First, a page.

To reverse the situation, private stakeholders, NGOs and government agencies have been working to increase local sensitivity towards conservation. Drawing on his experience as a veteran tour operator, Alex has largely focused on improving the locals’ livelihoods by using eco-tourism as a vehicle of change. Shortly after Terrapuri opened in 2011, Alex began actively engaging locals as boatmen on his day tours, gradually increasing his menu to include a daytime river safari, a night-time firefly cruise and customised tours to visit local boat-makers.
He explains, “The locals may not realise it, but they are a treasure trove of indigenous knowledge, which foreigners find fascinating and unique. We want to attract eco-tourists who will encourage local communities to rediscover and appreciate their heritage and motivate them to play an active role in safeguarding the treasures within their community.”
SLOWLY BUT SURELY
Little by little, the efforts are paying off. After undergoing workshops and retraining, local fisher folk have become Setiu’s eco-warriors who understand the importance of protecting their mangroves. “If in the old days, they would simply chop down the trees to obtain wood, now they help us to replant them,” Alex says.
There are also physical signs of improvement, such as more regular sightings of certain species. “For years, the population of tiger prawns – which fetches lucrative prices – was dwindling. We explained to the fishermen that baby prawns grow along the mangroves and swim out to the sea only after six months, so preserving the mangroves is crucial to their survival. Now that the fishermen are enjoying improved catchment, they are very happy.”
Setiu scored a major victory when local lobbyists successfully persuaded the state government to gazette 400 hectares of the wetlands as Terengganu’s first state park. Corporate players have also put their skin in the game; national oil corporation Petronas gave Terengganu RM8 million (USD1.9 million) to conduct eco-training for the locals and to build a boardwalk for the state park.
PLEASURES AND TREASURES
Accessible both by river and road at Pengkalan Gelap, the State Park is anchored by a short but well-signposted boardwalk that cuts through an otherworldly-looking mangrove swamp. I can barely keep up as Alex rattles off a string of interesting nuggets. Pointing to an innocuous-looking tree with small neat leaves, he says, “This is known as the buta-buta (blinding) tree. The seeds are beautiful and look like marbles, but if you touch them and accidentally rub your eyes after that, you will not be able to see anything for an hour.”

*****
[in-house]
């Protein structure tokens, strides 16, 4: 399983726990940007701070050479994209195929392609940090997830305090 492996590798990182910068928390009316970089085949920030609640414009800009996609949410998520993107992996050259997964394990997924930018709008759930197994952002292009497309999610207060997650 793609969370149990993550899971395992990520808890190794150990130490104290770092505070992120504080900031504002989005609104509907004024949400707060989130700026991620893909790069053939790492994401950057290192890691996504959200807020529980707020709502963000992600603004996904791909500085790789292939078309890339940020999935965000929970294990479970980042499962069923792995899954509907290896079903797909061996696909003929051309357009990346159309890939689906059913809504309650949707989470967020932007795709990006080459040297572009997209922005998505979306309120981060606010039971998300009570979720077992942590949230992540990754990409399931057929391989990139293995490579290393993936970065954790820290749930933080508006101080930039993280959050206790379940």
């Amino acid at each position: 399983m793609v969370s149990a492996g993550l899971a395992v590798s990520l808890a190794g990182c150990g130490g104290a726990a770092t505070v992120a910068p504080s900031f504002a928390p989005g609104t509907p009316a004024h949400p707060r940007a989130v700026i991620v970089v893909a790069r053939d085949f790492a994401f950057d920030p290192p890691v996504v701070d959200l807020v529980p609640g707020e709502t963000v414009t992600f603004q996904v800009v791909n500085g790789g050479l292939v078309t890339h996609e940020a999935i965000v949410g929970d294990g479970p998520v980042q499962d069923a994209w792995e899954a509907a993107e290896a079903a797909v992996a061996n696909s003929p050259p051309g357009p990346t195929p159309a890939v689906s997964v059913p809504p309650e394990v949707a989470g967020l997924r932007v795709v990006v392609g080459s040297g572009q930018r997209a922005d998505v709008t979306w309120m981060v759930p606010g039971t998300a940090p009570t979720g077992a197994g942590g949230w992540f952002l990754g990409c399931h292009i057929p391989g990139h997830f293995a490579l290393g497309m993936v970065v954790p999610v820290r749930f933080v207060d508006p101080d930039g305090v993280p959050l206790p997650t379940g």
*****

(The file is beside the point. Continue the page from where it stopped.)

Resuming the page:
“Don’t worry, there is an antidote of course,” Alex smiles at our alarmed expressions. Stopping at the dramatic-looking fan palm (daun palas), whose leaves are commonly used to wrap Malay kuih, he says, “It is the dew from the palas leaves. The villagers will store the dew in a bottle and keep it around for emergencies.”
Traversing the wetlands of Setiu, I’m struck by the magnitude of its rich bounty. The true heart of this place is hidden in plain sight, revealing itself slowly to those who care to know. Changing attitudes, incentivising good practice, forging a consensus between the local government, private sector and civil society about the need to support conservation efforts – Setiu faces daunting challenges, but the passion demonstrated by its community gives me hope.
My thoughts are interrupted by an excited Alex. “Look!” His eyes light up with childlike wonder as he holds up a heart-shaped leaf larger than his palm. “This belongs to a sea hibiscus. At Terrapuri, we use the leaves to wrap kuih. You should come when the flowers are in season; they drop and float on the river, turning it yellow to welcome you. It’s really beautiful. By the way, do you know that according to the ancient locals, flowers symbolise hope?”
Indeed. And where there is hope, there is life.